4. Add the octopus back to the pan along with the tomatoes (with liquid), piquillo peppers, and paprika.  Turn up the heat to high, stirring frequently, until the liquid boils and starts to reduce a bit.  Reduce the heat to low and slowly add the wine to the pan.  Stir well, then bring back up to a boil.
5.  Turn the heat down to a simmer and partially cover the pan with a lid. Allow everything to simmer, stirring occasionally, for about half an hour or until sauce has thickened and the octopus is nice and tender. Add the olives to the pan and continue simmering for about 5 more minutes.  Discard the bay leaf, then stir in the chopped parsley.  Taste the sauce, then season with salt and pepper.
6.  To make the polenta cakes, remove the polenta from the tube while maintaining its shape.  Slice into rounds, each about 3/4 of an inch thick, and sprinkle the rounds with a bit of salt.  Heat a few tablespoons of the saffron oil in a pan over medium high heat.  Add a batch of polenta cakes in one layer and fry until browned on one side.  Flip to brown the other side.  Continue with the rest of the polenta rounds, adding more saffron oil to the pan as needed.
7.  To serve, arrange a few polenta cakes on a plate or in a shallow bowl.  Ladle the octopus with sauce over the polenta cakes, and garnish with a sprig of parsley.
*Recipe notes:
  • Baby octopus is often found in the frozen section of Asian, Italian, or finer grocery stores.  If your baby octopus is small, you can leave it whole, but if it’s larger, you can halve or quarter it.  The batch I had varied in size, so I cut the larger ones down so all the pieces were around the same size.
  • If needed, you can substitute regular roasted red peppers for the piquillos, and kalamata olives for the oil-cured ones.

And there you have it: a warming Spanish-inspired dish that’s full of harmonious flavors and vibrant colors! Again, we enjoyed this as a one-dish meal, but I served the leftovers as an appetizer, as I shown in the photos.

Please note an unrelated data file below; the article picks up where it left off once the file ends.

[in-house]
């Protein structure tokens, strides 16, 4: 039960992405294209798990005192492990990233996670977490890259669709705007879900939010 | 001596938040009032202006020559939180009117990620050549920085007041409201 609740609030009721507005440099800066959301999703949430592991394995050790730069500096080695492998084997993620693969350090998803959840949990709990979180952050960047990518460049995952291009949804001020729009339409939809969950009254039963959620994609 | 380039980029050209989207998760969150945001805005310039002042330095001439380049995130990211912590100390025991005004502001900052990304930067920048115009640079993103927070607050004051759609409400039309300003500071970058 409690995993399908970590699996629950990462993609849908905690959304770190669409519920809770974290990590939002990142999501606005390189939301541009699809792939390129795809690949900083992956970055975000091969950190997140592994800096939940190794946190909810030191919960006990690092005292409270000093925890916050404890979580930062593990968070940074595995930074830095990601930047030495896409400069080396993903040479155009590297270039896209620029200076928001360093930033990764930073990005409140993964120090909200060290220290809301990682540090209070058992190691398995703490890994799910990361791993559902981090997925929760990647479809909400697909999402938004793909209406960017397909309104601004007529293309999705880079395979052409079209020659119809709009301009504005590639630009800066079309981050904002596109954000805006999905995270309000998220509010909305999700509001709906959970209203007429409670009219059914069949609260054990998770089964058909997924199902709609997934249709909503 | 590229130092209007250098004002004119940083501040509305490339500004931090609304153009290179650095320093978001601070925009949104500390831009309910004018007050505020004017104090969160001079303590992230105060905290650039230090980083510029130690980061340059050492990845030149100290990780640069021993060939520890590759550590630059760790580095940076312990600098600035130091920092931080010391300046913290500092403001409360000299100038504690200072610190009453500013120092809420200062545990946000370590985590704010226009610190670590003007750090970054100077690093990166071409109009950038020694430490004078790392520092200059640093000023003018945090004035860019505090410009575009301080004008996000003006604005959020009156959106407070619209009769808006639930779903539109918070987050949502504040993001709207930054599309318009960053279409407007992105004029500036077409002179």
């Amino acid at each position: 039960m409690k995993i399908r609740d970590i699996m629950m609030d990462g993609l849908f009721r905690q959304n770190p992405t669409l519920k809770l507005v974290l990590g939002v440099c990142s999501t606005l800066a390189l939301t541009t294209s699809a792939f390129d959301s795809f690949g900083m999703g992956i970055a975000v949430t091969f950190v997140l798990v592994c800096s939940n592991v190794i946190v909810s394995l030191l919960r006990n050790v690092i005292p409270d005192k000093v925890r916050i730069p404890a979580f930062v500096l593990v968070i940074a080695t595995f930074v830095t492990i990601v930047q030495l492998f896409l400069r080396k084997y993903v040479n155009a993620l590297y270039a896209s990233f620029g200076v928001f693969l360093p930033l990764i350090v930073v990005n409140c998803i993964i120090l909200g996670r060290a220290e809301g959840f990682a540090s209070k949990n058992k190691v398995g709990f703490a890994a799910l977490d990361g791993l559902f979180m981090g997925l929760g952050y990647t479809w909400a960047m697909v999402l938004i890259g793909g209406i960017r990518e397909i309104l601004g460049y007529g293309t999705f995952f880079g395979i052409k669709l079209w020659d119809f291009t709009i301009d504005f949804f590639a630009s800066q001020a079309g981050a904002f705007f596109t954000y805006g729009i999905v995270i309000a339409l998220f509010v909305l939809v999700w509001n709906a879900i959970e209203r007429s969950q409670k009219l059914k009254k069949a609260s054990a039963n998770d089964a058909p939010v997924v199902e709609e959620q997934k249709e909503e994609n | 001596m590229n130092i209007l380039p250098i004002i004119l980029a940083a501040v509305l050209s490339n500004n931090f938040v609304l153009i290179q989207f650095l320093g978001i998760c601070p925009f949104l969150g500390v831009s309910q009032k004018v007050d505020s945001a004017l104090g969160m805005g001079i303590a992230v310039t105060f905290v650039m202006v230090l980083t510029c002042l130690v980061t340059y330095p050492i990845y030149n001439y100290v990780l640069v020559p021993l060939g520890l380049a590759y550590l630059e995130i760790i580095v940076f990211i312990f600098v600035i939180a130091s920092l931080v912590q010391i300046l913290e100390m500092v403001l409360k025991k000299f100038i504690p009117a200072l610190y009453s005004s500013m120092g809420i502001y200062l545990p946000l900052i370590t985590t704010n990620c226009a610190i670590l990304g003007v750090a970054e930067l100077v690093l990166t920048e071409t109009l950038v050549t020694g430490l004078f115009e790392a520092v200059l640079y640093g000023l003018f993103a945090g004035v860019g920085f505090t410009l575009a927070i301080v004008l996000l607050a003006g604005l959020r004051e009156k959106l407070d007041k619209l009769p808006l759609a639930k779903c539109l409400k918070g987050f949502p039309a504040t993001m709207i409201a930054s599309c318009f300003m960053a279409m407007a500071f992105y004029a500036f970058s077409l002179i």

Either way, it works wonderfully, perhaps as cozy meal for two, or an impressive dinner party dish!  Enjoy!


  • Bentobird

    Impressive indeed! Wow Megg, your culinary adventures leave me breathless, this is yet another high-water mark set for boldness, creativity and skill.

    Awesome, this conjunction of mellow golden polenta and excitingly flavored octopus. I really appreciate the cooking instructions, I've been hestitant to cook octo in the past…now I'll give it a try with your words of kitchen wisdom to go by :)!

  • Megg

    And once again, Jenn, you make me blush with your kind comments. Thanks so much!
    As I said I've made octopus a few times.. I've grilled it, used it in takoyaki, and quick-fried it, but this is my first time doing the fry-then-braise method. As I said, it was my best attempt yet! I think I'll try grilling it again, but only after brining the octo overnight. Definitely let me know if you cook some up and how it goes! Have a great weekend! ^_^

  • tofugirl

    I love that top photo! Great colors. I haven't cooked octopus myself before, but I may have to try! If I ever get out from under cookie mass production, that is :)

  • Megg

    Thanks Carol! Haha.. I should probably start baking more.. most people I know don't want octopus as a holiday gift. ^_^

  • tofugirl

    well, now I'm envisioning octopus shaped cookies………

    HMMM!!! Hehehe.

  • Megg

    Whoa! That sounds awesome.. do it!